• Dr. Linda Rouillard, Foreign Languages

College of Natural Sciences and Mathematics

• Dr. Peter Andreana, Chemistry and Biochemistry
• Dr. Jonathan Bossenbroek, Environmental Sciences
• Dr. Rupali Chandar, Physics and Astronomy
• Dr. Joseph Schmidt, Chemistry and Biochemistry

College of Social Justice and Human Service

• Dr. Richard Johnson, Criminal Justice and Social Work

The faculty member promoted to associate professor is:

College of Law
• Bryan Lammon

The faculty member promoted to associate clinical professor is:

College of Health Sciences
• Dr. Lynne Chapman, Rehabilitation Sciences

Tribute set for longtime Communication Department faculty member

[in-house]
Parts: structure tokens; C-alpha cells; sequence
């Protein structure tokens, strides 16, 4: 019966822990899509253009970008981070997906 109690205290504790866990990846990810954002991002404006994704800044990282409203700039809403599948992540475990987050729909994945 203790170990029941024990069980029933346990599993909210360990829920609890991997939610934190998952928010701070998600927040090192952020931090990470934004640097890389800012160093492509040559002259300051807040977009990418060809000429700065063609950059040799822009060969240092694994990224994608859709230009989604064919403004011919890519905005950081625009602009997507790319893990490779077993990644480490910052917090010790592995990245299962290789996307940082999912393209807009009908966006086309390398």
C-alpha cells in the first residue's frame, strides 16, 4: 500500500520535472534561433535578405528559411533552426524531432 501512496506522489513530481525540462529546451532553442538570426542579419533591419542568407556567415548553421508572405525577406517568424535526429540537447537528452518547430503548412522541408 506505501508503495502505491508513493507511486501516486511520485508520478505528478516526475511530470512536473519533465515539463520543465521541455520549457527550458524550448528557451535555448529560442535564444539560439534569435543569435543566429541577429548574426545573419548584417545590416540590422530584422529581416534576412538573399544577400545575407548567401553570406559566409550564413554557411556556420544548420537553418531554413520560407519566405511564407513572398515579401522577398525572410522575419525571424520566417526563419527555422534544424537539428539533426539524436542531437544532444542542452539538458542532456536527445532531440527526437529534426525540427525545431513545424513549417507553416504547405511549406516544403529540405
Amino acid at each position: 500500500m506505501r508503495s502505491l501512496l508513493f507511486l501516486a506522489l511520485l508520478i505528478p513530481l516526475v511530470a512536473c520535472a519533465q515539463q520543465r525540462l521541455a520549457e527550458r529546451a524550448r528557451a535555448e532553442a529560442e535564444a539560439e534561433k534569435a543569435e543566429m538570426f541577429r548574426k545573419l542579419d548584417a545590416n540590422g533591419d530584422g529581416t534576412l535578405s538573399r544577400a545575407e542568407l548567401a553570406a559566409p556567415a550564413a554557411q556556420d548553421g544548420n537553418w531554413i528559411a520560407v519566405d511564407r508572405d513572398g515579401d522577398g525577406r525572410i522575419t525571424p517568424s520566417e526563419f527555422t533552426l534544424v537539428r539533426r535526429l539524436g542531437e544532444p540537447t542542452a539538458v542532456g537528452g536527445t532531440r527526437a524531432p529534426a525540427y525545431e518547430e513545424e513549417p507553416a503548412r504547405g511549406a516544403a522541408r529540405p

A memorial service honoring Don Reiber will be held in The University of Toledo’s Savage Arena Sunday, April 24, at 2 p.m.

Reiber, associate professor of communication and the director of the Department of Communication’s Media Services, passed away Sept. 20 at age 68.

Reiber

Reiber

He spent 36 years at the University teaching television production, live-truck production, and radio production and programming. His students and alumni number in the thousands, working in broadcasting in Toledo, across the United States, and for national news organizations, including CNN.

“Everything you’ve heard about Don Reiber is true,” Paul Helgren, UT associate athletic director, said. “What made him a great employee was his work ethic, professionalism and dedication to UT — especially UT students. What made him a great person was his easy-going nature and his genuine interest in others.

“He touched so many lives, probably many more than he ever realized,” Helgren said. “Don helped make this University great. His influence will be felt here for many years to come.”